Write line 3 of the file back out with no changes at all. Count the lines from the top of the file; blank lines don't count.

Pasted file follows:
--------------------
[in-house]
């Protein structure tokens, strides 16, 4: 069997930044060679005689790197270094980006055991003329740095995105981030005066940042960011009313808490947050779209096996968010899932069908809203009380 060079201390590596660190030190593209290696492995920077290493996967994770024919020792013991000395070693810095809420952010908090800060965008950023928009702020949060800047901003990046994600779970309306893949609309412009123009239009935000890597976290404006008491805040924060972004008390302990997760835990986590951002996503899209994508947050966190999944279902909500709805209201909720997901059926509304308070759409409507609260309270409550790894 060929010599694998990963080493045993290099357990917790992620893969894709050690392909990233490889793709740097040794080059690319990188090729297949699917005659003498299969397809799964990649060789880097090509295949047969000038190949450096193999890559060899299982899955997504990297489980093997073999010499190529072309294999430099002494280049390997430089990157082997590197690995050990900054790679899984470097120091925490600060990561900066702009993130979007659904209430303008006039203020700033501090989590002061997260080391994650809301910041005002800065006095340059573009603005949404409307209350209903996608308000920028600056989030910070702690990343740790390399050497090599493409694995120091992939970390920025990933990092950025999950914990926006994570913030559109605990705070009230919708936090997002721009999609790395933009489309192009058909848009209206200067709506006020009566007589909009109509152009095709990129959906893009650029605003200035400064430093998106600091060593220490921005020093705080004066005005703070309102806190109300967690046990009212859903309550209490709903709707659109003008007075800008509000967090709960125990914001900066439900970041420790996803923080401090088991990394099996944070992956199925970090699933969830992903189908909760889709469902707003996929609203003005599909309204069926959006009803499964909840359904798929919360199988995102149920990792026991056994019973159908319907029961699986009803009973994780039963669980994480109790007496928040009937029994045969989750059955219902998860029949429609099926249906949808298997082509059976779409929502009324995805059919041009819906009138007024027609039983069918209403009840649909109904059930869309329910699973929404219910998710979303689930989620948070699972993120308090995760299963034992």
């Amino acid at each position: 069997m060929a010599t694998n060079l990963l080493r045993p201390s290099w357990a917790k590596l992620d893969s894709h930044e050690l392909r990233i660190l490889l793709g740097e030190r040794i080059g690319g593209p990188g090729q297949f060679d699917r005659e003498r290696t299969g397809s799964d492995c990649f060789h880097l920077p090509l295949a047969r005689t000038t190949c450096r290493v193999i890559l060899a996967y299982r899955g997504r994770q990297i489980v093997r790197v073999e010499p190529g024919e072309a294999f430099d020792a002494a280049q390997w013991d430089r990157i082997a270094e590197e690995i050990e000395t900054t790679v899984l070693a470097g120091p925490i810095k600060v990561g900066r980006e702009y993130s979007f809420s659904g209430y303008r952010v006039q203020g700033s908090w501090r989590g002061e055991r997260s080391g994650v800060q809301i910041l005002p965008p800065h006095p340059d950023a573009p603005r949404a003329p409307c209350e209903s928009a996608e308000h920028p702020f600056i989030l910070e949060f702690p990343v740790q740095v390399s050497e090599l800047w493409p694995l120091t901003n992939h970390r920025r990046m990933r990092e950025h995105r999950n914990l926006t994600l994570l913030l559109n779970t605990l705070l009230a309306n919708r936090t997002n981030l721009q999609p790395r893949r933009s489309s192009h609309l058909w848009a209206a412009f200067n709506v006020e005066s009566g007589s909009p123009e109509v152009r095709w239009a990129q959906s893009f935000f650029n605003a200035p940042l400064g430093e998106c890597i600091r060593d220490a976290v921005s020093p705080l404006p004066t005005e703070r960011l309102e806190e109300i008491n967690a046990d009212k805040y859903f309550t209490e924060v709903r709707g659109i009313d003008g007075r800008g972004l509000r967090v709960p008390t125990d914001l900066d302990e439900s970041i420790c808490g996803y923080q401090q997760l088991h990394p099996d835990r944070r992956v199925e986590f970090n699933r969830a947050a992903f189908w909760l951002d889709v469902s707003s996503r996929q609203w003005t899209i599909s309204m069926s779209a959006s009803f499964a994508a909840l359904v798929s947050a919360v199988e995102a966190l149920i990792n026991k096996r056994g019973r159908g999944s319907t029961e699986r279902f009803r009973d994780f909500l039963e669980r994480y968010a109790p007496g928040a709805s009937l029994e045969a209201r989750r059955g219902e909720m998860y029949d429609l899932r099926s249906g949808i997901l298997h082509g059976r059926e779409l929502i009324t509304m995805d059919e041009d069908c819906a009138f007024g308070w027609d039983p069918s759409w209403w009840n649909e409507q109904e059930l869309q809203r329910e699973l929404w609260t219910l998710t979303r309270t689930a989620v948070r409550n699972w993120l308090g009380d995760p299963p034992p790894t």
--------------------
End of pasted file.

């Amino acid at each position: 069997m060929a010599t694998n060079l990963l080493r045993p201390s290099w357990a917790k590596l992620d893969s894709h930044e050690l392909r990233i660190l490889l793709g740097e030190r040794i080059g690319g593209p990188g090729q297949f060679d699917r005659e003498r290696t299969g397809s799964d492995c990649f060789h880097l920077p090509l295949a047969r005689t000038t190949c450096r290493v193999i890559l060899a996967y299982r899955g997504r994770q990297i489980v093997r790197v073999e010499p190529g024919e072309a294999f430099d020792a002494a280049q390997w013991d430089r990157i082997a270094e590197e690995i050990e000395t900054t790679v899984l070693a470097g120091p925490i810095k600060v990561g900066r980006e702009y993130s979007f809420s659904g209430y303008r952010v006039q203020g700033s908090w501090r989590g002061e055991r997260s080391g994650v800060q809301i910041l005002p965008p800065h006095p340059d950023a573009p603005r949404a003329p409307c209350e209903s928009a996608e308000h920028p702020f600056i989030l910070e949060f702690p990343v740790q740095v390399s050497e090599l800047w493409p694995l120091t901003n992939h970390r920025r990046m990933r990092e950025h995105r999950n914990l926006t994600l994570l913030l559109n779970t605990l705070l009230a309306n919708r936090t997002n981030l721009q999609p790395r893949r933009s489309s192009h609309l058909w848009a209206a412009f200067n709506v006020e005066s009566g007589s909009p123009e109509v152009r095709w239009a990129q959906s893009f935000f650029n605003a200035p940042l400064g430093e998106c890597i600091r060593d220490a976290v921005s020093p705080l404006p004066t005005e703070r960011l309102e806190e109300i008491n967690a046990d009212k805040y859903f309550t209490e924060v709903r709707g659109i009313d003008g007075r800008g972004l509000r967090v709960p008390t125990d914001l900066d302990e439900s970041i420790c808490g996803y923080q401090q997760l088991h990394p099996d835990r944070r992956v199925e986590f970090n699933r969830a947050a992903f189908w909760l951002d889709v469902s707003s996503r996929q609203w003005t899209i599909s309204m069926s779209a959006s009803f499964a994508a909840l359904v798929s947050a919360v199988e995102a966190l149920i990792n026991k096996r056994g019973r159908g999944s319907t029961e699986r279902f009803r009973d994780f909500l039963e669980r994480y968010a109790p007496g928040a709805s009937l029994e045969a209201r989750r059955g219902e909720m998860y029949d429609l899932r099926s249906g949808i997901l298997h082509g059976r059926e779409l929502i009324t509304m995805d059919e041009d069908c819906a009138f007024g308070w027609d039983p069918s759409w209403w009840n649909e409507q109904e059930l869309q809203r329910e699973l929404w609260t219910l998710t979303r309270t689930a989620v948070r409550n699972w993120l308090g009380d995760p299963p034992p790894t």